Check Out What My Kids Created with Canva

Regular Radical readers know that I’m a huge fan of Canva — the digital service designed to make visual design easier for everyone.  What makes Canva so powerful as a classroom application is that kids can create pretty darn stunning images with ease.

Need proof?  Then check out this bit whipped up by two of my sixth graders today:

Not bad, right?

The fact that with little effort, they were able to create a graphic that catches the eye and communicates a key message matters, y’all.  In a world where we are surrounded by visual content, being persuasive increasingly depends on our ability to work with still images and video content.  Kids typically struggle, however, to create clean and simple still images and video content.

A part of that is our fault:  We spend TONS of time on written persuasion in schools while visual persuasion is rarely taught outside of elective classes dedicated to multimedia content.  But a part of that is because the tools for creating influential visuals have always required a level of technical skill that even the savviest students struggle with — and when technical skill gets in the way of clean creation, students (and their teachers) quit quickly.

Canva can change all that.  It takes technical challenge out of the process, allowing kids to simply create — and the quality of the finished products that they can create will leave everyone motivated to tinker a bit more.

Give it a look.  You will dig it.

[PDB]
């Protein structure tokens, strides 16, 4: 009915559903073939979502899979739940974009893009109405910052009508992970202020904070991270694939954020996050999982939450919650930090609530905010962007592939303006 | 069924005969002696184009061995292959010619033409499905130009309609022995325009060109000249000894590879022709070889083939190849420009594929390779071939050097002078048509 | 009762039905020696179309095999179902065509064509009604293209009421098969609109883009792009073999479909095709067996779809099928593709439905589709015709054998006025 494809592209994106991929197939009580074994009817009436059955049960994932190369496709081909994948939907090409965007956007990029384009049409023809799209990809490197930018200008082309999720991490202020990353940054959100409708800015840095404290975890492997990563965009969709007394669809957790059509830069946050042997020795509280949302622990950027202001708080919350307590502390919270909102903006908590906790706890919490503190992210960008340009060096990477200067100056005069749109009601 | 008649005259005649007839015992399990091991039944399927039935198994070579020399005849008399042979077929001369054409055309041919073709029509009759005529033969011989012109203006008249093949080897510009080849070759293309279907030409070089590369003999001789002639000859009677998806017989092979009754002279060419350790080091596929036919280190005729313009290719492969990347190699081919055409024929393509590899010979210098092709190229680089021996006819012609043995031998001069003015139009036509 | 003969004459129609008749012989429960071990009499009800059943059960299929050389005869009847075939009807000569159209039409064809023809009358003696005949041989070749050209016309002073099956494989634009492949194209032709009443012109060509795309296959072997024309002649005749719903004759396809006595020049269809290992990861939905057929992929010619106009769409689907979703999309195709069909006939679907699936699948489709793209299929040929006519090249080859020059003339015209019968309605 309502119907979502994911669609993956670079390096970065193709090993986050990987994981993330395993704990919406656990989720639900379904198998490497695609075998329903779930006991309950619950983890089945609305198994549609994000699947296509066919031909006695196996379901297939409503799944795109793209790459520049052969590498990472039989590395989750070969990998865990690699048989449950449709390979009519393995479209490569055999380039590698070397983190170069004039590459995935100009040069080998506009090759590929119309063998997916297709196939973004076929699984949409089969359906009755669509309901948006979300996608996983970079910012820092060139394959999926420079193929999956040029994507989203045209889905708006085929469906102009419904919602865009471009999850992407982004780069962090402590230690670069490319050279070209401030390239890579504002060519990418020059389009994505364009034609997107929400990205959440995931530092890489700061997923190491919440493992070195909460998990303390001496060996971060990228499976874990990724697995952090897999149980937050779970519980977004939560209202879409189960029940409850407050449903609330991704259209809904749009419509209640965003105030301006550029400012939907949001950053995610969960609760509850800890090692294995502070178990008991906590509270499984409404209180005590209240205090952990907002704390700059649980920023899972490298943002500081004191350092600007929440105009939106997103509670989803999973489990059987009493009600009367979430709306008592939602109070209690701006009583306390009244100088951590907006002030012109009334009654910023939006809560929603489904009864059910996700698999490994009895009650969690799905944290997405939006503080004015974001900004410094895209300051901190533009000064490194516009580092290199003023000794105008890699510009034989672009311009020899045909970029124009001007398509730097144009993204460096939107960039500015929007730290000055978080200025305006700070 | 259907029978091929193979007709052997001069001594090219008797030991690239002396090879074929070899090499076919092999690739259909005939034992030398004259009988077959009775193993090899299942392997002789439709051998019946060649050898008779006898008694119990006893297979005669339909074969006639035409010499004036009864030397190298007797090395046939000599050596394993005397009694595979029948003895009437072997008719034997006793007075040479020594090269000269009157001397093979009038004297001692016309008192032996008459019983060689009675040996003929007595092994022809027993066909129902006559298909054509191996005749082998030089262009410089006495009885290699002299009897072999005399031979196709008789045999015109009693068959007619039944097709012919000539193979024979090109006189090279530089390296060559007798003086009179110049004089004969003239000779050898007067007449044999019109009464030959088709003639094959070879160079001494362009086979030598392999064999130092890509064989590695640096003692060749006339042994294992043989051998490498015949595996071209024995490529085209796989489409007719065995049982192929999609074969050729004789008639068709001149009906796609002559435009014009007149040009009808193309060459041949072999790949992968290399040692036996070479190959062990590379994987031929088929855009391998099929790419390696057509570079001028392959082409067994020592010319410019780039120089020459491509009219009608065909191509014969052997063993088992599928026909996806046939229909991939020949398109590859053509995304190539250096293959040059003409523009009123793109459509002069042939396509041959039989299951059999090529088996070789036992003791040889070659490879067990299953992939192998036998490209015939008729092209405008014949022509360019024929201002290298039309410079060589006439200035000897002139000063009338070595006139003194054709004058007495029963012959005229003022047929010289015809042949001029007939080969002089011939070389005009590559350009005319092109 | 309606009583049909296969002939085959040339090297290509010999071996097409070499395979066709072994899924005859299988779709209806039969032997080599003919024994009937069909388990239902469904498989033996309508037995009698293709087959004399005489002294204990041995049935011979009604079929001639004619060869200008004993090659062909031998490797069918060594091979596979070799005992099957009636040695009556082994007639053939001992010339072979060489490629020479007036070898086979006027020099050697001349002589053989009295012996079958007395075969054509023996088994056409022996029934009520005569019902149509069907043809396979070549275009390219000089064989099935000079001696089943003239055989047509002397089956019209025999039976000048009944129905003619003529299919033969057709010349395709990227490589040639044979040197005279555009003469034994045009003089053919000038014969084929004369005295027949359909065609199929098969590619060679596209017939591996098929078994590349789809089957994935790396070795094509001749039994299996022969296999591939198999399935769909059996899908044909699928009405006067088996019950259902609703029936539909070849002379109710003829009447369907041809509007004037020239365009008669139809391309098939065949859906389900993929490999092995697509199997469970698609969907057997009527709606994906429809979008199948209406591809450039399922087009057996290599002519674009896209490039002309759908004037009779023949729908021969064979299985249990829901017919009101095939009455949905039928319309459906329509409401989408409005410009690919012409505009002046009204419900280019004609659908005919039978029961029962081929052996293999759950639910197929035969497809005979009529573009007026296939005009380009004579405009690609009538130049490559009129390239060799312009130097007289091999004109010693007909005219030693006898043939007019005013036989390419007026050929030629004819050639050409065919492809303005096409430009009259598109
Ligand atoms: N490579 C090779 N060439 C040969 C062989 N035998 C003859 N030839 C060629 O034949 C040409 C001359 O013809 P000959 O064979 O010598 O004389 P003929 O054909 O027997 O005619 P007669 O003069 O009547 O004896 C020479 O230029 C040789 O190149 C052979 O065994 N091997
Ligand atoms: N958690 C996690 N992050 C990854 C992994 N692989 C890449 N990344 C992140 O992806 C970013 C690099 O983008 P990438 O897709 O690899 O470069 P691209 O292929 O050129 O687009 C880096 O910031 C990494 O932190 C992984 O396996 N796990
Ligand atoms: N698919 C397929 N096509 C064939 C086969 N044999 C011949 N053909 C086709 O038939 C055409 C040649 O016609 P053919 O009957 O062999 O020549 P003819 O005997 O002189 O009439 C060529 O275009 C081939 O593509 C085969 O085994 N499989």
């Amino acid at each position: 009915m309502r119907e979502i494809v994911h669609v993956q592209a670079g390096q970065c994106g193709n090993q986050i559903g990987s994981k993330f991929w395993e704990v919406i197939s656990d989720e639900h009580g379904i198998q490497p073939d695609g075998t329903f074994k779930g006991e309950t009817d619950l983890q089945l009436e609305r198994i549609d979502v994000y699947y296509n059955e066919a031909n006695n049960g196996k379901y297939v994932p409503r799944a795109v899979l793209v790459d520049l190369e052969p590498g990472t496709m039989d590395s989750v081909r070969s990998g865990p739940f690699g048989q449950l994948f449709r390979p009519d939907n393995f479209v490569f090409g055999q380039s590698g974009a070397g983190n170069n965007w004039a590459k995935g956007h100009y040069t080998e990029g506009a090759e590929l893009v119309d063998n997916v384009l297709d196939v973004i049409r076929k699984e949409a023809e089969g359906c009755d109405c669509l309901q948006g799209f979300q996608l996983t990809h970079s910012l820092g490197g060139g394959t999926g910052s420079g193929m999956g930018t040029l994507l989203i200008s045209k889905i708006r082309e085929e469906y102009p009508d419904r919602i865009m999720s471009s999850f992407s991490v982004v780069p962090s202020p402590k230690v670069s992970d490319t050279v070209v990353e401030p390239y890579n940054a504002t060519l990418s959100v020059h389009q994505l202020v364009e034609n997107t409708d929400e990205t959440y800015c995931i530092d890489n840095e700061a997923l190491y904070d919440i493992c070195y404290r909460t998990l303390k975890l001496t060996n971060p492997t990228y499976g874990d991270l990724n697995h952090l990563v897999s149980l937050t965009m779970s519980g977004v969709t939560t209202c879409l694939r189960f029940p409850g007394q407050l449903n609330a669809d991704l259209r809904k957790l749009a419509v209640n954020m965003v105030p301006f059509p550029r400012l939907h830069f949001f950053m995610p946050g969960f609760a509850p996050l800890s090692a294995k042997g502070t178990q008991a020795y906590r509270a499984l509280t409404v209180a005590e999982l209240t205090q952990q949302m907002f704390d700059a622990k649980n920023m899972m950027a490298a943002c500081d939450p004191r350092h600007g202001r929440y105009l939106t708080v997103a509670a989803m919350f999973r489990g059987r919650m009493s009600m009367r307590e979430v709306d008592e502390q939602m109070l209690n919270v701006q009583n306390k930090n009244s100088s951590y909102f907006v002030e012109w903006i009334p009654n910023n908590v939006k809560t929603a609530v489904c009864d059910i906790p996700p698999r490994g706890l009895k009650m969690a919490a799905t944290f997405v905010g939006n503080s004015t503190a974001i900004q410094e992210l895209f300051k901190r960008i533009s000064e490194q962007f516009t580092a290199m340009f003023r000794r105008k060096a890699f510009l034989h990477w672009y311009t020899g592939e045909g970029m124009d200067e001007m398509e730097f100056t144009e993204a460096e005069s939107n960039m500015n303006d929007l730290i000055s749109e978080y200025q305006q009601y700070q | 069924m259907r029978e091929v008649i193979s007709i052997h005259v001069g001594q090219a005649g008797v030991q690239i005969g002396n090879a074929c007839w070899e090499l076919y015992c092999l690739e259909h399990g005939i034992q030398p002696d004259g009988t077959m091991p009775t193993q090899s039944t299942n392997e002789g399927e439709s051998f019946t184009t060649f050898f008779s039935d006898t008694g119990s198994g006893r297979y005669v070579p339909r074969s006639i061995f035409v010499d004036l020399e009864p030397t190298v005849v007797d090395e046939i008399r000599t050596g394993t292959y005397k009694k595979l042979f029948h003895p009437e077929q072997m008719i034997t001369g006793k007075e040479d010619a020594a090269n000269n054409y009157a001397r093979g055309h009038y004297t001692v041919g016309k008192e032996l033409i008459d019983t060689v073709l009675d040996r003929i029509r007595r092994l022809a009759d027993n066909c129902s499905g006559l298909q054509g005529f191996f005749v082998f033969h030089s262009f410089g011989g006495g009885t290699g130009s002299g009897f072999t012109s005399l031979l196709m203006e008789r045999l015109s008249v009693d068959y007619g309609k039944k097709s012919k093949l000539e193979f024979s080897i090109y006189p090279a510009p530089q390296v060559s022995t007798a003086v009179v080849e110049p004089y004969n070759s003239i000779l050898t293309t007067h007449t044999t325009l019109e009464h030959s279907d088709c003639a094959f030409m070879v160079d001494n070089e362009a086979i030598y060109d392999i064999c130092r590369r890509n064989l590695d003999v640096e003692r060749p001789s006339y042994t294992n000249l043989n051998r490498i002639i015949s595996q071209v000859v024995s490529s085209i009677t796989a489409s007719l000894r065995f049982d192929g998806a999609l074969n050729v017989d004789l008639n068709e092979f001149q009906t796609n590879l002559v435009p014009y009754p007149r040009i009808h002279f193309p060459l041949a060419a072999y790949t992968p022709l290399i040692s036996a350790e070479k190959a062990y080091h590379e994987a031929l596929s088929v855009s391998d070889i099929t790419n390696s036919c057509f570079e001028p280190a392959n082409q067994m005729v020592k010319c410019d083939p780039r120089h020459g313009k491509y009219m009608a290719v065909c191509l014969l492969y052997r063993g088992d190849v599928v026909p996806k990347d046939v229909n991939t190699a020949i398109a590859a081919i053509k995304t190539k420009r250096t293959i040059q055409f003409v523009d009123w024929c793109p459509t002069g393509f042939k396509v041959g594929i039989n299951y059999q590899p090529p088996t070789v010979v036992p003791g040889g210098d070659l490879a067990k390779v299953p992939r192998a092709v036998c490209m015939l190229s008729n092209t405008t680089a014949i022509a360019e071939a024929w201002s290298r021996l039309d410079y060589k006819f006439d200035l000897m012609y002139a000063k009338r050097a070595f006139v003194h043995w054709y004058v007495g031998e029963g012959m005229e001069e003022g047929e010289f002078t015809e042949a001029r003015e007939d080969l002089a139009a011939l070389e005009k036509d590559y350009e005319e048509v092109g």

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Related Radical Reads:

Blogging Tip: Use Canva to Create Images for Your Blog

Canva Makes Your iPads Even MORE Useful

Using Canva to Teach Visual Influence

  • JustinMinkel

    Trifecta!

    Bill, you make this look easy, but it’s incredibly rare to hit the trifecta embodied in that single piece of student work: creativity, tech, and instilling an ethic in students that they can act to make other human beings’ lives better.

    When I was in Shenzhen, China last month, I met two remarkable high school students who had created a poster similar in talent to the one your students made, about a partnership they were involved in with students in Kenya.

    Trying to hit the many, many strands we know are important for students–global citizenship, digital literacy, literacy in general, creativity, perseverance…–can seem overwhelming, like trying to whack those little goons that pop up in the game at Chuck E. Cheese where you pound them with a big old mallet. But student work and experiences like this remind us that you don’t need to teach a dozen separate lessons to teach a dozen critical abilities; you can integrate them into a single project.

    You do good work, my friend. The strange and wonderful thing about teaching is that that work we do is often clearest when it’s created by our students’ hands.

  • DeidraGammill

    Creative engagement!

    Bill,

    I discovered Canva a few weeks ago, introduced my students to it, and have loved watching them engage. Sometimes the best part of my day is the privilege of seeing the creative process at work in my students. I loved the ones your students created and can’t wait to share them with my students. It’s amazing how much they love feeling connected with their peers. 🙂

    Thanks, as always, for sharing the phenomenal work your students do under your skilled and caring guidance.